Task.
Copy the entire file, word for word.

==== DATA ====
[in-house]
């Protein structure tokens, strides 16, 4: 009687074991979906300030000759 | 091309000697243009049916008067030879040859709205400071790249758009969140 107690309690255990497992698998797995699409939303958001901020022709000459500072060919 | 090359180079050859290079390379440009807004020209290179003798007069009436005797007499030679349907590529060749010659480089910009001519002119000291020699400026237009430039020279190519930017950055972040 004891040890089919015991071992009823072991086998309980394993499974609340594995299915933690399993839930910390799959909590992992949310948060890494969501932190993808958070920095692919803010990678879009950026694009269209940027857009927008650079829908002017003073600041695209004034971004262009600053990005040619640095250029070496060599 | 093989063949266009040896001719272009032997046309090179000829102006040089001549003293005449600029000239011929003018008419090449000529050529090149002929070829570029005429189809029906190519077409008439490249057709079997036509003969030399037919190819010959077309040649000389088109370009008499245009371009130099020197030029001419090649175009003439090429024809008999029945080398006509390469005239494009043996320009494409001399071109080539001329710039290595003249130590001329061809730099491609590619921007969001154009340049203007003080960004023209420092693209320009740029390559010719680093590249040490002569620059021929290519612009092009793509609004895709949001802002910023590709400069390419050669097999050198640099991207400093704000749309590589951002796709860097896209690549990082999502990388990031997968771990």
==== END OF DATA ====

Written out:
[in-house]
């Protein structure tokens, strides 16, 4: 009687074991979906300030000759 | 091309000697243009049916008067030879040859709205400071790249758009969140 107690309690255990497992698998797995699409939303958001901020022709000459500072060919 | 090359180079050859290079390379440009807004020209290179003798007069009436005797007499030679349907590529060749010659480089910009001519002119000291020699400026237009430039020279190519930017950055972040 004891040890089919015991071992009823072991086998309980394993499974609340594995299915933690399993839930910390799959909590992992949310948060890494969501932190993808958070920095692919803010990678879009950026694009269209940027857009927008650079829908002017003073600041695209004034971004262009600053990005040619640095250029070496060599 | 093989063949266009040896001719272009032997046309090179000829102006040089001549003293005449600029000239011929003018008419090449000529050529090149002929070829570029005429189809029906190519077409008439490249057709079997036509003969030399037919190819010959077309040649000389088109370009008499245009371009130099020197030029001419090649175009003439090429024809008999029945080398006509390469005239494009043996320009494409001399071109080539001329710039290595003249130590001329061809730099491609590619921007969001154009340049203007003080960004023209420092693209320009740029390559010719680093590249040490002569620059021929290519612009092009793509609004895709949001802002910023590709400069390419050669097999050198640099991207400093704000749309590589951002796709860097896209690549990082999502990388990031997968771990």